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This page requires HTML5 and
Javascript, as found in browsers
such as FireFox 3.6.3+, IE10,
Opera, and Safari.

 
  Show:  
Objects in white (except the phaseless Moon) are outside ten lunar distances (LD) at the date and time shown, green objects are inside ten LD, yellow inside Earth's Hill sphere (except the Sun), orange inside two LD, and red inside one LD of Earth. Viewer location is at Earth's center with the Sun directly to your back. Passing objects orbit the Sun and their motion is seen relative to the Earth (also orbiting the Sun). Object positions translated from a spherical sky dome to a rectangular chart are increasingly distorted as they move north or south away from the celestial equator.
    "Opposition longitude" (in degrees) is exactly opposite to the direction of the Sun through Earth's center. Asteroids in this region, near the ecliptic and outside Earth's orbit, are at their brightest as seen from Earth and thus most likely to be discovered and followed. Objects come and go, showing in the viewer only while inside ten LD or under active observation (and leave trails only when inside 20 LD).
    Viewer frame rate seems smoothest at the "good" speed setting, but your experience may differ. Single-clicking anywhere on the skychart is the same as clicking the [Run] button (mainly for smartphone users).
    This Asteroid/Comet Connection (A/CC) animated illustration runs in HTML5 using data from NASA/JPL Horizons (see credits) and the Bright Star Catalog, with star colors per Mitchell Charity. We welcome feedback.

Side note to Web developers: This viewer is the successor to a mostly complete Flash version (see screen shots sans controls) created with Flex2 ActionScript. The project was finished by starting over again in HTML5 and JavaScript, which required far less and far simpler coding. Data gathering and processing for this illustration is all done with Python.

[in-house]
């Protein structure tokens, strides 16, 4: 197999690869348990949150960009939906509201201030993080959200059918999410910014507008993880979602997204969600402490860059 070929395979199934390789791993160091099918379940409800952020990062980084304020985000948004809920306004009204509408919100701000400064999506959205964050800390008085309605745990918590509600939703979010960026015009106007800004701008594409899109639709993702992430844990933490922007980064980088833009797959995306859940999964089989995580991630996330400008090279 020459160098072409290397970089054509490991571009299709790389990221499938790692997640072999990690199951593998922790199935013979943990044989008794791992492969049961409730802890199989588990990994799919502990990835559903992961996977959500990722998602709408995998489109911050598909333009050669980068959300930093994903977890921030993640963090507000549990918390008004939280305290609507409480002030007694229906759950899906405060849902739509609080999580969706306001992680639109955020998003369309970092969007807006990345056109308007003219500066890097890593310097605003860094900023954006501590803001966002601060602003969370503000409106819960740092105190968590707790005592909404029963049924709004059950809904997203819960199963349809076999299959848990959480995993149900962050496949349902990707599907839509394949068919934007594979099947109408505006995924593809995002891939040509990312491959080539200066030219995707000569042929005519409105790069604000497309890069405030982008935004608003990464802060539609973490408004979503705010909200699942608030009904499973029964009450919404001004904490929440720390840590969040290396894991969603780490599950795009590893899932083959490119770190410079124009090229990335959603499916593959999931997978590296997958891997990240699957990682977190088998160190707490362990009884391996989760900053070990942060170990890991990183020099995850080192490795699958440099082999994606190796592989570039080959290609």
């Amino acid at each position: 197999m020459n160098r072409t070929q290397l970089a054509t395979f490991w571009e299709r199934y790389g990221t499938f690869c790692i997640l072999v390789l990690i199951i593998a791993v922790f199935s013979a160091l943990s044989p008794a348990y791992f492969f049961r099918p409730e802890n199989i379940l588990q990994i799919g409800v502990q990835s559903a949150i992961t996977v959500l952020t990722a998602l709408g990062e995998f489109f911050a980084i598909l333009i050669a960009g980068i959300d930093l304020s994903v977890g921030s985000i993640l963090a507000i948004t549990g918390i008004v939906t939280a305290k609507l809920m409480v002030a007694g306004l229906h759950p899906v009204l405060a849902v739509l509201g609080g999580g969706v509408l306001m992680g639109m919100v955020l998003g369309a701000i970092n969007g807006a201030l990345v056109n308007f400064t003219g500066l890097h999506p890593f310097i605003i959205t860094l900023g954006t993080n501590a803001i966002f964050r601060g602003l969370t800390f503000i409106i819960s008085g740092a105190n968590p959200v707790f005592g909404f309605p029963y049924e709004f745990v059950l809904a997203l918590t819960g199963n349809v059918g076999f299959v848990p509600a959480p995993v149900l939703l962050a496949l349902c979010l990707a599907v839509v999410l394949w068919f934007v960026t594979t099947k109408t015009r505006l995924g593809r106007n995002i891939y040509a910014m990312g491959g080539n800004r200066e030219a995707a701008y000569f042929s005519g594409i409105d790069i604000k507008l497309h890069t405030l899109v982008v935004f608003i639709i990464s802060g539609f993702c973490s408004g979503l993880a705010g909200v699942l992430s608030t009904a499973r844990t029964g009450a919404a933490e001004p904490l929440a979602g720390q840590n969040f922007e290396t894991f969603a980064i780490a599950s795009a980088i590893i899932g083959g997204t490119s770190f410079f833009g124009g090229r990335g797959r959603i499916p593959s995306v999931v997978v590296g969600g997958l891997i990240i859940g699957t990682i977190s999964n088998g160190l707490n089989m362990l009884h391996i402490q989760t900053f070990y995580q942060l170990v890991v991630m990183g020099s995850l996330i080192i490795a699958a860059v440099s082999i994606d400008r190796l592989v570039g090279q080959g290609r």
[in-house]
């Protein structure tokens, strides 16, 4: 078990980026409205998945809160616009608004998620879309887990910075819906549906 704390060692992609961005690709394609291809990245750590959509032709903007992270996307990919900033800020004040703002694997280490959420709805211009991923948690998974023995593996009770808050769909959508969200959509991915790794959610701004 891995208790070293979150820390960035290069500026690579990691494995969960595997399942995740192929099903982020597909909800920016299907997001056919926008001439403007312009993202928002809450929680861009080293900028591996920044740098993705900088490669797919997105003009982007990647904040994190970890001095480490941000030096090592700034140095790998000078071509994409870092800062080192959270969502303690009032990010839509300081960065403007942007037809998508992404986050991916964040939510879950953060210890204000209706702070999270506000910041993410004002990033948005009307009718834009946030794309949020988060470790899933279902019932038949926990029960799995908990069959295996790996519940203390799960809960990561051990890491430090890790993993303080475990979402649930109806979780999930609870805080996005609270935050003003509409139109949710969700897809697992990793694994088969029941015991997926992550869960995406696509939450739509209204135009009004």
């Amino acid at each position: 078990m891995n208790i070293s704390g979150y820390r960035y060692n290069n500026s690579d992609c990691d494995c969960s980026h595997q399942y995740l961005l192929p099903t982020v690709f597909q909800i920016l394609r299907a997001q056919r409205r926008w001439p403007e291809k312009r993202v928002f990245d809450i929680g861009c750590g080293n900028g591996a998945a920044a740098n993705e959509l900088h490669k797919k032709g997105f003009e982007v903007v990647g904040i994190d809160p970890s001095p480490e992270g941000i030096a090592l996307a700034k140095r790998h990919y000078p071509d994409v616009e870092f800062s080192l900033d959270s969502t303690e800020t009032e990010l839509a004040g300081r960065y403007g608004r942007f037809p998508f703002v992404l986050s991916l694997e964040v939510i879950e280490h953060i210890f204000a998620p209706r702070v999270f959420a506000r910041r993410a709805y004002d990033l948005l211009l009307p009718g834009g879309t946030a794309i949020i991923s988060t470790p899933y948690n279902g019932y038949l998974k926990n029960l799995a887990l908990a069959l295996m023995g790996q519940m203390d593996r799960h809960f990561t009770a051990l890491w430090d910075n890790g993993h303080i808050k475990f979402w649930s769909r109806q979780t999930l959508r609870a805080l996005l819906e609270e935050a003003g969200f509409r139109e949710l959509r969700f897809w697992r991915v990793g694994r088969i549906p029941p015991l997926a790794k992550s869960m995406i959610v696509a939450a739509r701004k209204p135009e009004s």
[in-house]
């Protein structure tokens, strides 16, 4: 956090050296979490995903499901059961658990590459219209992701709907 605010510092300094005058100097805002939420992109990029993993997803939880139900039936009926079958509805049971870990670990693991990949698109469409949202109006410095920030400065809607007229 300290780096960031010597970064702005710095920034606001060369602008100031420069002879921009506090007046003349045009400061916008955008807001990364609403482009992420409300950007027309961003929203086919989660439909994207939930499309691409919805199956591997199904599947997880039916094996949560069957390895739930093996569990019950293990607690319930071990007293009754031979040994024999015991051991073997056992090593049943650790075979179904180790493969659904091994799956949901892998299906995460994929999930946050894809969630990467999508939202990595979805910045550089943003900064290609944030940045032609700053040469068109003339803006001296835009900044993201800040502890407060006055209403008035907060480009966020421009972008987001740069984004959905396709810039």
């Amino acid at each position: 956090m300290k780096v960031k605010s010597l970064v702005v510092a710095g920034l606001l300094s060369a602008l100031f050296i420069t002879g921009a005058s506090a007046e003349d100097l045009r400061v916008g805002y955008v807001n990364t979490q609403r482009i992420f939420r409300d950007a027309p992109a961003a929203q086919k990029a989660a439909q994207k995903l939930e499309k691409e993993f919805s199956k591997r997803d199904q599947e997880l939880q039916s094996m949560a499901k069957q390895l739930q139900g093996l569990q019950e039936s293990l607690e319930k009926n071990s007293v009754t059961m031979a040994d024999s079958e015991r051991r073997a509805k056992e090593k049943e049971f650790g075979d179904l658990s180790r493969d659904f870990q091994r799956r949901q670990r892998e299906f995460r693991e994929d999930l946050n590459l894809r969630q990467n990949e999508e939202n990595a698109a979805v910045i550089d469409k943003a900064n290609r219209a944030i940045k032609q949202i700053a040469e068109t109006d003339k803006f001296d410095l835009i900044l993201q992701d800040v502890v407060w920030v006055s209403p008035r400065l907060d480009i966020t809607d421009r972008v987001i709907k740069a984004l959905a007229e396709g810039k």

Legend - object IDs plus links to more info


Object Details - skychart objects presented in reverse designation order, newest first
  ("designation assigned to" indicates unofficial discovery credit)


Footnotes

Illustration of ten lunar distances.

1. Ten lunar distances:  A "lunar distance" (LD) is the average distance between Earth and Moon (about 384,400 km., the same as 238,855 miles or nearly ten [9.59] times around Earth's equator). Ten lunar distances has no special astronomical importance but is a useful arbitrary "bubble" within which to organize this reporting. An approach by a small Solar-System body starts to become interesting at less than four LD out from Earth as it encounters our planet's "Hill sphere" (distance indicated by the blue line in this illustration at about 3.9 LD). This is a region within which Earth's gravitational influence can change the orbits of passing objects. The Moon also has a Hill sphere, outlined here as a gray circle. (Earth and Moon are not shown to scale.) The "Earth-Moon system" is generally defined as that region of space within a radius of one lunar distance from Earth, so an object can pass very close to the Moon yet not be described as coming "inside" the E-M system.

2. Data credit:  All data on this page derived from orbit solutions comes from the NASA JPL Solar System Dynamics (SSD) Group through its Horizons system. All information about optical observations comes from the IAU Minor Planet Center (MPC) and info about radar observations comes from JPL SSD. The MPC, NASA, and JPL are not associated with this page or A/CC, and responsibility for the interpretation of this information and its use here rests entirely with A/CC. Important note: Approach times presented here as to-the-minute may have unstated uncertainties of a few minutes, or many minutes or even hours for objects with old or very short observation spans, which is significant because the Earth moves through its own diameter in about seven minutes. Thus actual encounter distances may vary, occasionally by as much as ten lunar distances. See JPL's Close Approach Tables for nominal vs. minimum possible passage distances and times and for their note about uncertainties.

3. Size estimates:  Object diameters are rough approximations derived by standard formula from H, an object's "absolute magnitude" (brightness), where higher numbers represent dimmer (thus usually smaller) objects.

4. Skychart further notes:  For illustrative purposes, the Sun and Moon are shown way out of proportion to the background sky, each depicted as five degrees in apparent diameter instead of about a half degree actual. All asteroids as viewed from Earth are single points of light without an apparent diameter.

5. Skychart known issues:

  • Safari iOS5 -- JavaScript timeout bug crashes Skychart. Try restarting Safari with "kill" rather than exit.
  • Please report problems. See here what the animated skychart should look like. If you are not getting something similar with JavaScript enabled in an HTML5-capable browser, such as Firefox 3.6.3-plus, please send a screen shot ([Alt-PrtScr] in Windows to copy to memory, open an image editor such as Windows Paint (found under Start/All Programs/Accessories), then paste and save as a JPEG).